The energy loss in cam-follower systems due to friction between moving parts can be a significant contributor to the power loss in machinery. Considering the total number of cam-operated machines in manufacturing and other operations, the energy savings obtainable by improving the efficiency of the average cam-follower system by even a small percentage would be significant. In this investigation a new rating factor—an energy-loss coefficient proportional to the energy loss at the cam-follower interface—has been defined and evaluated. The rating factor relates to energy efficiency in a manner analogous to the way in which the well-known rating factors for velocity, acceleration, and shock relate to the kinematic characteristics of the cam-follower system. Two cam-follower configurations have been considered: 1) a follower motion governed by both cam and return spring, and 2) a follower positively driven by the cam. In both cases it was found that cam curves with identical rise and rise times can differ substantially in energy efficiency thereby demonstrating the significance of an energy-optimization strategy in the design of cam-follower systems. The nature of the functional dependence of the energy loss on system parameters has been identified and a minimum energy-loss limit established.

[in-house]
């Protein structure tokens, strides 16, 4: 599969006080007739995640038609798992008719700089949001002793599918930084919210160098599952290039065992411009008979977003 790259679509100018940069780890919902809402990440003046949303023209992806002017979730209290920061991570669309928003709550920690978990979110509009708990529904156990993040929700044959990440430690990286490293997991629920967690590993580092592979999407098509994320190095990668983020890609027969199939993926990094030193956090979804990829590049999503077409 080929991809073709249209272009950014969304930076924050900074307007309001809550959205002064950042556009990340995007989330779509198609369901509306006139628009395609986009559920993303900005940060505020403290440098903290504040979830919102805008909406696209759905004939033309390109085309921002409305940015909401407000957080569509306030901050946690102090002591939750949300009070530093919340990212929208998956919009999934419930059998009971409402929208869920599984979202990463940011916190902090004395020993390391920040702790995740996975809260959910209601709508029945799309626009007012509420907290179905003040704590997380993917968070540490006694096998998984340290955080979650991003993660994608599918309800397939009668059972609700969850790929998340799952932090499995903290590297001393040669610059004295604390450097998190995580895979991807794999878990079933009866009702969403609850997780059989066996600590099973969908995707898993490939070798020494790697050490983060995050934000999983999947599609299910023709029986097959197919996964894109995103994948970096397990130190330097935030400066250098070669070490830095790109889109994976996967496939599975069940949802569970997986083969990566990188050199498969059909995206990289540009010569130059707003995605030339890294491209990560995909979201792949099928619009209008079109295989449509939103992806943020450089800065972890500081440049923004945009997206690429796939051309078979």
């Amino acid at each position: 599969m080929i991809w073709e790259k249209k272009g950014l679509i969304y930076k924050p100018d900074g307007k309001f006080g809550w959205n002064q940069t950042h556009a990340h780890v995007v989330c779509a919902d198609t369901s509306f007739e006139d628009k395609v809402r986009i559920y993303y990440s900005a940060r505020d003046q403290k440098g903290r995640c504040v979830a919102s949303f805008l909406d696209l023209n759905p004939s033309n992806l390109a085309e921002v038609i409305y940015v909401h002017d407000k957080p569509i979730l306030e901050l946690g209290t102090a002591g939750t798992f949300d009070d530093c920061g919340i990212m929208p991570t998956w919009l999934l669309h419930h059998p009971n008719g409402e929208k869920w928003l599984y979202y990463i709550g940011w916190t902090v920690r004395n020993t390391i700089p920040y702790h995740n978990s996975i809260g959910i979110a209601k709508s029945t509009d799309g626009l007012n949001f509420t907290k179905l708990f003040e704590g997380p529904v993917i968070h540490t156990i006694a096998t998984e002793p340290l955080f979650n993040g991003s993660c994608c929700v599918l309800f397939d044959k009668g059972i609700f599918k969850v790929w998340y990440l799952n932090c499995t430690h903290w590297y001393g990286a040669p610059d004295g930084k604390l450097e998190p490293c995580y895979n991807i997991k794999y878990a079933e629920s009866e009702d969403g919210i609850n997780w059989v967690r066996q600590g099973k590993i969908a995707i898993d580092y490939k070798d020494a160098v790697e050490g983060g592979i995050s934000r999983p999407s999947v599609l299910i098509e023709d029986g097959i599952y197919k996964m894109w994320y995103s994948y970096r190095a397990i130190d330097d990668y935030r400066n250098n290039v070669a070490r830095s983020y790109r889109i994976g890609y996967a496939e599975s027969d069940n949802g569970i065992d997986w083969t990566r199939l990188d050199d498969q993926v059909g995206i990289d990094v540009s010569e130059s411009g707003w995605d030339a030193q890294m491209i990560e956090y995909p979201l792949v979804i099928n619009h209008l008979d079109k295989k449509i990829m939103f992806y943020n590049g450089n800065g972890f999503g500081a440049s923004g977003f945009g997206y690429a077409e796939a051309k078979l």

This content is only available via PDF.
You do not currently have access to this content.